Objective To describe the association between public rescue tube (PRT) flotation devices and fatal rescuer drownings in Kauai, Hawaii.
Methods We reviewed Hawaii death certificate data from 1993 to 2017, sometimes supplemented with autopsy and emergency medical service reports, to identify fatal rescuer drownings. Incidents were analysed in relation to the initial 2008 deployment of PRT.
Results Over the 25-year period, only 13% (228) of the 1750 identified drownings occurred in Kauai, but nearly half (46%, or 13) of the 28 rescuer deaths occurred there. However, only 1 of the 13 rescuer deaths in Kauai occurred after the 2008 deployment of PRT. The state-wide proportion of rescuer deaths in Kauai decreased significantly from 60% (12 of 20) from 1993 to 2007 to 13% (1 of 8) from 2008 to 2017. There were no apparent changes in the proportions of rescuer drownings in the other three counties of the state, where PRTs were essentially non-existent.
Conclusion Despite valid concerns, we found no fatal rescuer drownings related to PRT use after their 2008 introduction in the county of Kauai. Instead, we observed a reduction in the number of rescuer drownings, and in their proportion of total drownings in association with the deployment of PRT. The findings of this study have the potential to directly impact ocean and other open water environment-related fatal drowning prevention policy and practice.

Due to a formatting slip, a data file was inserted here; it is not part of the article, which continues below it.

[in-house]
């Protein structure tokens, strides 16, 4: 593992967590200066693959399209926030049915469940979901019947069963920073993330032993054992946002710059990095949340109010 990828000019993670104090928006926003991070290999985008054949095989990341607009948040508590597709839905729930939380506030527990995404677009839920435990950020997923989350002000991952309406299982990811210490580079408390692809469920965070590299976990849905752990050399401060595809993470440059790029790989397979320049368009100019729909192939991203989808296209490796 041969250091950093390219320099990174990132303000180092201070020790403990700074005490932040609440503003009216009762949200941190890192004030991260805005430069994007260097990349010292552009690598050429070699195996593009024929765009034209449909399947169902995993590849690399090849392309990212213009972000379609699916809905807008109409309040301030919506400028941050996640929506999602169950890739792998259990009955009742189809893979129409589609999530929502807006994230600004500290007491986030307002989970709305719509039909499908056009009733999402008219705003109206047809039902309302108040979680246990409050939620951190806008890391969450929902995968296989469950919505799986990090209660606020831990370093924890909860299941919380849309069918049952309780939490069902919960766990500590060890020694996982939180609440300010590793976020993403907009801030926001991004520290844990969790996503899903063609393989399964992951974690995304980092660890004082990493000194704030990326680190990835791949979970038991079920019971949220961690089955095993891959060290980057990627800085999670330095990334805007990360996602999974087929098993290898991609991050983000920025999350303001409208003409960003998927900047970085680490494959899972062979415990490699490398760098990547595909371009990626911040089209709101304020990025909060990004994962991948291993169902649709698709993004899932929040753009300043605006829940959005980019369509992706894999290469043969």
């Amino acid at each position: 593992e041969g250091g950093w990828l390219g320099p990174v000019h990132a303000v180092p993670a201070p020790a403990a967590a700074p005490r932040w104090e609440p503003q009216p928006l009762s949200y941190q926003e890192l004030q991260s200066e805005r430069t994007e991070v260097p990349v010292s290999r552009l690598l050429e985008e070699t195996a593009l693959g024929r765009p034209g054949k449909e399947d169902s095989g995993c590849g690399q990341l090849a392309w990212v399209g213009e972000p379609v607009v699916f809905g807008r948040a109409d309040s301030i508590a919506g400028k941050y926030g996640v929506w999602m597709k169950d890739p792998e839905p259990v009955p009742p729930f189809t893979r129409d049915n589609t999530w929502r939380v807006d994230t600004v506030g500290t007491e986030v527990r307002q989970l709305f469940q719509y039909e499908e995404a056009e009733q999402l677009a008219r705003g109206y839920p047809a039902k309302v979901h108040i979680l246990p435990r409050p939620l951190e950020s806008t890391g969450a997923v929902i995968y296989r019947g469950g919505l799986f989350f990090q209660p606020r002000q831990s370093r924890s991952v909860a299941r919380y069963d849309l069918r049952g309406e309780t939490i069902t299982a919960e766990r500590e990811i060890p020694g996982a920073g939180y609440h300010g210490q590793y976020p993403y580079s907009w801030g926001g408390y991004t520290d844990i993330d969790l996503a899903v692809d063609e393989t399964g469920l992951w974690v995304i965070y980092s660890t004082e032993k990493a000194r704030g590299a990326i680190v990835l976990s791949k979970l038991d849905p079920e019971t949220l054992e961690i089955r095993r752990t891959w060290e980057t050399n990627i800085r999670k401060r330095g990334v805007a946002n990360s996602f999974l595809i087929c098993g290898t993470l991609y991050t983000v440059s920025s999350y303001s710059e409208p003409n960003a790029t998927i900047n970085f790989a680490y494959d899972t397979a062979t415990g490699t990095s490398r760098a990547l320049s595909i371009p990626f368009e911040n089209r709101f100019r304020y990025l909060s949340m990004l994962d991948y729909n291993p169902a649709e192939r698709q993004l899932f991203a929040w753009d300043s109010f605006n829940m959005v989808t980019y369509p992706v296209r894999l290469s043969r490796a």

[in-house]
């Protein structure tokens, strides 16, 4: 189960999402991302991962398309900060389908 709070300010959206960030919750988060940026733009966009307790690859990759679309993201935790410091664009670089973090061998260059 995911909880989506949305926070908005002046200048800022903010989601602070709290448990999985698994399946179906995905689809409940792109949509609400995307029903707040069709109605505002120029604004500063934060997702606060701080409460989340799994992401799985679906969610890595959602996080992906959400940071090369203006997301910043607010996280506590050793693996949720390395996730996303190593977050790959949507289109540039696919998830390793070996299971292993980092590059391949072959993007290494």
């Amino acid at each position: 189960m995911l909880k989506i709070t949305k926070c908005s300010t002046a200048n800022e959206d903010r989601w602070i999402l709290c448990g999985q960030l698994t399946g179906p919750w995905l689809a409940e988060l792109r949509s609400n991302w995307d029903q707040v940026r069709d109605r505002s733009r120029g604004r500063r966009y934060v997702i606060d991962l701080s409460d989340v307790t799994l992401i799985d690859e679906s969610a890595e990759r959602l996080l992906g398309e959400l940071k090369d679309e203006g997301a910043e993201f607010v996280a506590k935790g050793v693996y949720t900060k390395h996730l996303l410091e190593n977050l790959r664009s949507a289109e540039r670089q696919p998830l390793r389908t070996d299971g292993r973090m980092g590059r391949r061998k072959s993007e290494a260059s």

- public health
Data availability statement
All data relevant to the study are included in the article or uploaded as supplementary information.
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Contributors Study concept and design: DJG, ACB. Acquisition of data: DJG. Drafting of the manuscript: DG, BV. Critical revision of the manuscript: all authors. Guarantor: BV. Final approval of the manuscript: all authors.
Funding The authors have not declared a specific grant for this research from any funding agency in the public, commercial or not-for-profit sectors.
Competing interests None declared.
Patient and public involvement Patients and/or the public were not involved in the design, or conduct, or reporting, or dissemination plans of this research.
Provenance and peer review Not commissioned; externally peer reviewed.